The answer, of course, is yes. But it also meant I had to go back through the chapters I wrote last year and the year before and changing them…or in the case of Kailar, rewriting them from scratch.
Actually, I’m glad to have had this revelation. I came to realize that my original plans for Kailar were far too passive in book 3, and that I needed to drastically change things.
Originally she was going to be very passive, following Letan’s orders and only occasionally letting her temper take hold and spur her to more direct action.
That’s not Kailar. It never was. Part of what makes her such an engaging character is that she is an antihero. She wants to do what’s right, but isn’t held back by the same moral constraints as Cardin is. She is much more aggressive. And now, after the events of Burning Skies, she has the power to back her aggressive and straightforward nature with direct action.
And I have to say, I enjoy writing her a lot more this way! She felt two-dimensional before, this feels more natural for her.
Another bonus to having taken a break from book 3 was that I came up with new ideas for book 3 as well as later books that I could foreshadow in book 3, especially for Cardin. His journey in book 3 starts out feeling like it’s the same as book 1 and 2, something comes up, an adventure, and he just goes along with it.
Until something tragic happens.
The tragedies of book 3 were always planned, but they’ve become even more vital after a discussion I had with our friend (and wedding photographer) Danielle, about how she felt like Cardin was never really in any danger. His powers protected him, and always evolved to save him in a life-threatening situation.
And it’s true, the Sword of Dragons makes Cardin very difficult to hurt.
Everyone else, however…not so much. Worse still for him, being the Keeper of the Sword means that his actions never affect just him, or even just his friends. He also must contend with the new paradigm of Dark Magic, and what it means for him and his future.
Book 3 will be a very personal journey for these two characters, as well as for Reis. More so than in Rise of the Forgotten or Burning Skies. All with the backdrop of an epic story unfolding!
Our wedding was wonderfully geeky, and we were very fortunate to have some incredible people participate in it and help us out! It turned out to be a perfect day, with weather better than predicted, and nothing major going wrong.
However, I want to tell the story with pictures, and our photographer is still working to get our photos to us (the preview pictures she has shown us are incredible!) But what I wanted to talk about today crosses from my wedding day to writing, and why you should never give up on yourself…
I Thought I Would Always Be Alone
My best friend (and best man) reminded me of something during the reception: when I was younger, I had a dream of a woman who was perfect for me. My definition of what that might entail evolved over the years as I grew and changed as a person, but I knew what I wanted…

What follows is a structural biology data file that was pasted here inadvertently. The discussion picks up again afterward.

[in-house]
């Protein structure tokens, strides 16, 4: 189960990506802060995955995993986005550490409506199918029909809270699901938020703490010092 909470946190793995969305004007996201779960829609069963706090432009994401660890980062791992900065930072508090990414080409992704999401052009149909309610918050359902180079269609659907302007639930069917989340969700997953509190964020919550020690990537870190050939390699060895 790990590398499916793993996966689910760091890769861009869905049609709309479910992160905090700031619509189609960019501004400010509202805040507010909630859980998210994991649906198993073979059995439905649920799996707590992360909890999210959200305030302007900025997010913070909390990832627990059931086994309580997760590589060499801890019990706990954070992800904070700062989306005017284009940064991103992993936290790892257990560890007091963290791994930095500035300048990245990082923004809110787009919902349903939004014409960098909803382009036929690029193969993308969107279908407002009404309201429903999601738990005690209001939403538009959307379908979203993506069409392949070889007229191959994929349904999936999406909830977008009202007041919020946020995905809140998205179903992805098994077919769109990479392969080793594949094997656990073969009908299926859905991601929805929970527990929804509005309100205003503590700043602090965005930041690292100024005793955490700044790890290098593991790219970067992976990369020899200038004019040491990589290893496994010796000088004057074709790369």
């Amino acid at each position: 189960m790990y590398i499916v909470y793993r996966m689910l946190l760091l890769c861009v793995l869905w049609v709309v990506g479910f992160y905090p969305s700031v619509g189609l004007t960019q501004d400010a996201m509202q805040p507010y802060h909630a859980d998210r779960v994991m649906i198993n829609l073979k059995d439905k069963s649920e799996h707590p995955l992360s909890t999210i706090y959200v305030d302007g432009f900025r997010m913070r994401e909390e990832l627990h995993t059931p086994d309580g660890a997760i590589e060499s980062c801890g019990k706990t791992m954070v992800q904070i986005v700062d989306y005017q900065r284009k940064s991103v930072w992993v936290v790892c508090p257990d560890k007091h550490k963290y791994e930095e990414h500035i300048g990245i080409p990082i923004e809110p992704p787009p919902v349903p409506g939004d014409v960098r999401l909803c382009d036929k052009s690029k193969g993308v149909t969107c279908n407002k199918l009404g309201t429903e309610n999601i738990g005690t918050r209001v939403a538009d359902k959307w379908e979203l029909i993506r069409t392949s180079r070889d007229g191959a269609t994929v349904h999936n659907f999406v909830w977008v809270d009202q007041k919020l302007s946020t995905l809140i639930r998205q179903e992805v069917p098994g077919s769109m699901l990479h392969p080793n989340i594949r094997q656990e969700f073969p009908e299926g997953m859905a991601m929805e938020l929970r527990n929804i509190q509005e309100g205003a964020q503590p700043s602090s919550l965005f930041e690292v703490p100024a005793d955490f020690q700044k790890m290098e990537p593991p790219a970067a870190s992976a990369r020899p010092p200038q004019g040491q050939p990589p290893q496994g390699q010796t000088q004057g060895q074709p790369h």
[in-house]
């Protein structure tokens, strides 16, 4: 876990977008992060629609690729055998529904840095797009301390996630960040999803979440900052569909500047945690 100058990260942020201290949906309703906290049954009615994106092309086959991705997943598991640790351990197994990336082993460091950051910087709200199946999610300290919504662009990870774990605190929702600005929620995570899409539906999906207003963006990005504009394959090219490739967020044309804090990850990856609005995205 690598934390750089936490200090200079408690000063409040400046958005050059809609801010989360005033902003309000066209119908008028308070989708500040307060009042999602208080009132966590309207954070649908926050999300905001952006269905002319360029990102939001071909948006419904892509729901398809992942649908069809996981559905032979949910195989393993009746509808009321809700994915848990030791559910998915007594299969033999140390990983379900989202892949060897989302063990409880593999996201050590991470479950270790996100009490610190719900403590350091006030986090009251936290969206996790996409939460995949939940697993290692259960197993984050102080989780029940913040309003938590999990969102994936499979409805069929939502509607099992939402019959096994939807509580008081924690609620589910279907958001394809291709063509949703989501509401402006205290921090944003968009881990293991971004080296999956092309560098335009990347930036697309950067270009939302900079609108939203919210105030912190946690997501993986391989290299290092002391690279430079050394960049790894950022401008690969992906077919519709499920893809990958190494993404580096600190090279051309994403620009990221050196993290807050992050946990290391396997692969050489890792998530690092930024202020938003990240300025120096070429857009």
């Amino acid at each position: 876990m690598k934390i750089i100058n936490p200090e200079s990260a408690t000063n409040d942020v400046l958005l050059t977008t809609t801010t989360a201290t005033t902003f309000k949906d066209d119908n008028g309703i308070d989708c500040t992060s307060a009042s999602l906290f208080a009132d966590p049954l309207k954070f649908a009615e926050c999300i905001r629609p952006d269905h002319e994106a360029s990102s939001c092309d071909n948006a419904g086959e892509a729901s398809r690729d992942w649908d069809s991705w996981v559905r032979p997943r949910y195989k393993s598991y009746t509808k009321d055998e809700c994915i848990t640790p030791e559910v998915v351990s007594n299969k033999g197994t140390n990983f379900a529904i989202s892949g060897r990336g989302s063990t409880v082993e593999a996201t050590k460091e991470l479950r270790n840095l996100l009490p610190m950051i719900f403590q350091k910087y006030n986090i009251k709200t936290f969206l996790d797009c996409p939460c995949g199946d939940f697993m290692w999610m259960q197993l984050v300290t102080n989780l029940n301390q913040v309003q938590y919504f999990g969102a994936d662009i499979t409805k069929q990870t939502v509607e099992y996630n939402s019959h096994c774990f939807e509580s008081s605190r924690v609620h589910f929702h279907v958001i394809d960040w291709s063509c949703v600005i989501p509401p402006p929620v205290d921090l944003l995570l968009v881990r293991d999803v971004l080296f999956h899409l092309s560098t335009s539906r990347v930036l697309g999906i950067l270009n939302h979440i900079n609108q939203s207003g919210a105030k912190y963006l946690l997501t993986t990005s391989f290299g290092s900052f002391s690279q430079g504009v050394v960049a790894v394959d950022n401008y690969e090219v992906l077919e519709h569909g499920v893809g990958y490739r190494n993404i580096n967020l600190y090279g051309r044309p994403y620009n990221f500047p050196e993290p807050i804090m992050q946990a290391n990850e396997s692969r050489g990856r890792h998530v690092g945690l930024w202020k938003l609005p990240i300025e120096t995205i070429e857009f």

And as time passed, and rejections from women grew in number, I started to despair. I started to believe that I was unlovable. This led me to some pretty bad relationships that only reinforced my belief that I was unworthy.
…but I kept trying anyway. I kept searching, even though I didn’t think anyone would ever think I was worth loving. As the years and years and years passed, no matter how much I was rejected or how many bad dates I went on, even surviving an emotionally abusive relationship, I kept trying.
And then she was there. The one who would one day become my wife. Of course I didn’t know it at the time, and I remember thinking, even when I asked if I could add her to my Facebook, “she won’t ever be interested in me.”
That led to friendship…which 4 months later led to dating, and six months later led to engagement, and a year and 3 months later, marriage.
After more than two decades of searching and dating and trying and failing and being rejected, I finally found what I had searched for. Someone who loved me, who believed I was worth loving. And when I realized this last week, I knew that I had to pass the message on to everyone else…
Keep Going. Never Give Up. Even If You Don’t Believe
The same goes for writing. Hell, the same goes for everything in life, but since this is a writing blog, let’s focus on that.
Writers get rejections, from agents and editors. But does that mean you’re unworthy, that your stories aren’t worthy, and you should stop trying? If JK Rowling had stopped trying after her first couple of rejections, Harry Potter would not be the phenomenon that it is today.
Writers get bad reviews, on Amazon and everywhere else. Does this mean that their novel is really horrible and not worth reading? If you get a few bad reviews, should you take it to heart and stop writing? Everyone gets bad reviews. Every book. Take a look at your favorite book on Amazon, no matter how good it is, and you’ll find one-star reviews. Even Ready Player One, which is now a major motion picture making millions, got one-star reviews.